afrol News, 4 April - While the RUF leadership is trying to present itself as peace-seeking rebels, a new report from Human Rights Watch (HRW) documents that the "rebels" maintain their terrorist methods. RUF are still raping, abducting and killing refugees fleeing camps in Guinea, HRW documents.
In February, the UN refugees' agency UNHCR reported that it successfully had negotiated "a safe corridor" for refugees stuck by the fighting in Guinea, so that these could be transfered to safer camps further inside the country or return to Sierra Leone. Many did not wait for the passageway to be established but walked on their own to Sierra Leone, where RUF rebels committed atrocities against them, HRW reported. HRW's report states that one cannot talk about any "safe passage through rebel-held territory".
The New York-based rights group reported that it had documented the abuses from December 2000 through mid-March in the Koinadugu, Kailahun and Kono districts of eastern Sierra Leone. It said RUF soldiers are attacking returnees in Sierra Leone as they trek for days, and sometimes weeks, in an attempt to reach the government-held towns of Kenema, Kabala and Daru. "The so-called safe passage for refugees is far from safe," Peter Takirambudde, executive director of the Africa Division of Human Rights, said.
The returning Sierra Leonean refugees have been under siege in refugee camps in Guinea since September 2000, when cross-border attacks flared between Sierra Leonean, Guinean, and Liberian government forces, "rebels", and militia groups. The Guinean government estimates that hundreds have died in this border violence, and that over 100,000 Sierra Leonean and Liberian refugees and thousands of Guineans have been displaced.
Since early February, tens of thousands of refugees have been relocated from the border region by UNHCR. According to UNHCR, as of 23 March, some 59,000 Sierra Leonean refugees had returned from Guinea to Sierra Leone since September 2000, many of them of their own accord.
Some 40,000 have returned by boat from Conakry, and some 13,000 by foot to Lungi, north of Freetown. Some 5,000 are believed to have passed through RUF-held areas of Sierra Leone. However, more than 135,000 are still stranded in the Guinean refugee camps located in the Parrot's Beak region bordering RUF-held areas of Sierra Leone. These camps remain vulnerable to attack, largely cut off from food assistance and protection.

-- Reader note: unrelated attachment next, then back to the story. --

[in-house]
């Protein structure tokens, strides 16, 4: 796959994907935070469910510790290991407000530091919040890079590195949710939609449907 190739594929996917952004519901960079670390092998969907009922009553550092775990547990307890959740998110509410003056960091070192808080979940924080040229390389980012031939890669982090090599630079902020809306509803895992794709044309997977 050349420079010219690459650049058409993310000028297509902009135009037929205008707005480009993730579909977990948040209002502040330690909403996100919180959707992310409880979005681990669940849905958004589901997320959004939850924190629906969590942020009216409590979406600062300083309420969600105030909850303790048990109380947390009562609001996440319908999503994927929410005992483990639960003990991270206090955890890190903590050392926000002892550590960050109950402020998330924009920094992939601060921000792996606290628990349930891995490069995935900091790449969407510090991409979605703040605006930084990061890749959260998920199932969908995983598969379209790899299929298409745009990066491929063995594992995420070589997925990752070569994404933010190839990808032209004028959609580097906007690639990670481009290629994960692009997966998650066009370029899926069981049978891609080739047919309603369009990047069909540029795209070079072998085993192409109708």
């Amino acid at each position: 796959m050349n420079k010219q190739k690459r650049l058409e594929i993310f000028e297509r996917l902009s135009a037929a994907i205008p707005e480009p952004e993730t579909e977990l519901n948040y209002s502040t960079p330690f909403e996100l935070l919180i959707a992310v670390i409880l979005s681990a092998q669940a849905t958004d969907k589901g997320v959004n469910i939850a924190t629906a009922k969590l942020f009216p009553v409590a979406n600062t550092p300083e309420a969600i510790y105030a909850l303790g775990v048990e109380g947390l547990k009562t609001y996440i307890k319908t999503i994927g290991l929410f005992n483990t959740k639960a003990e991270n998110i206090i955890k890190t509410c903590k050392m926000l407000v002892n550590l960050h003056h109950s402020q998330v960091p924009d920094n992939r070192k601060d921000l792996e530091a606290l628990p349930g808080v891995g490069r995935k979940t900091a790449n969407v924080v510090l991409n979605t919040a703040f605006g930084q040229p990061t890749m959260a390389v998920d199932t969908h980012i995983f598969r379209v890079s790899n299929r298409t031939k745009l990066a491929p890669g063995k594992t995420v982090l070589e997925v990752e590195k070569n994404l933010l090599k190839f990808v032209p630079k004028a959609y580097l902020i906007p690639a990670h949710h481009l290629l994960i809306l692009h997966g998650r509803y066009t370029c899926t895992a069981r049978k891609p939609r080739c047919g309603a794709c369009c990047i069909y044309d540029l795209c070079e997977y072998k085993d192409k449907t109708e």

Among the scores of returnees who gave detailed accounts of serious rebel abuses to HRW, numerous men who passed through the diamond-rich district of Kono and the rebel stronghold of Kailahun described recruitment of able-bodied men and boys as young as fifteen to fight with the RUF forces or to carry out forced labor in the diamond mines or with the rebel army. Four men were killed for refusing recruitment, disobeying orders, or being physically unable to work.
The human rights group interviewed an elderly woman whose twenty-five-year-old son was shot and killed in front of her in December 2000, after refusing to be recruited. A woman described how her husband was executed in early December for refusing to hand her over to the rebels, while another woman described how her ailing husband was beaten to death in the mid-March 2001 for no apparent reason.
One woman described how she was gang-raped by RUF rebels in Kailahun in late January 2001, after she and five other women were chosen from a group of returnees detained at a rebel checkpoint. The rebels "said they were not going to kill us, but that they would use us until they would be satisfied. They also said they wanted peace," the woman told HRW.
Numerous women returnees described being abducted, raped and/or sexually abused. HRW interviewed six women who had been raped and numerous more who were either held or taken away to rebel bases, for a time span varying from a few hours to several weeks. The group also interviewed a man who managed to escape in mid-January after two weeks of forced labor, but had to leave his wife behind in a rebel base in Kono.
According to witnesses, the RUF routinely screened returnees, and sometimes forced them to move to other locations where they were pressured to settle within rebel territory. Returnees who had been detained described being held for anywhere from several hours to several weeks. In addition to the abuses suffered along the way, most refugees described being robbed of some or all of their possessions.
Based on its findings of continuing RUF brutality against returning refugees, Human Rights Watch believes that the protection of refugees would be seriously compromised if UNHCR goes ahead with plans to establish "safe passage" through RUF territory. Takirambudde says "the United Nations must not lend its authority to a scheme that will only mean more suffering for traumatized refugees."
- Despite assurances received by UNHCR during its meetings with RUF leaders in Sierra Leone, any form of overland travel by refugees through RUF territory should be discouraged, HRW says. "Instead, UNHCR should make as its priority the protection and relocation of the refugees to more secure camps further inland within Guinea. Refugees should be provided with full and objective information on which to base decisions about return, and those who wish to return should be assisted with transport to Conakry where they can safely return by boat to Freetown."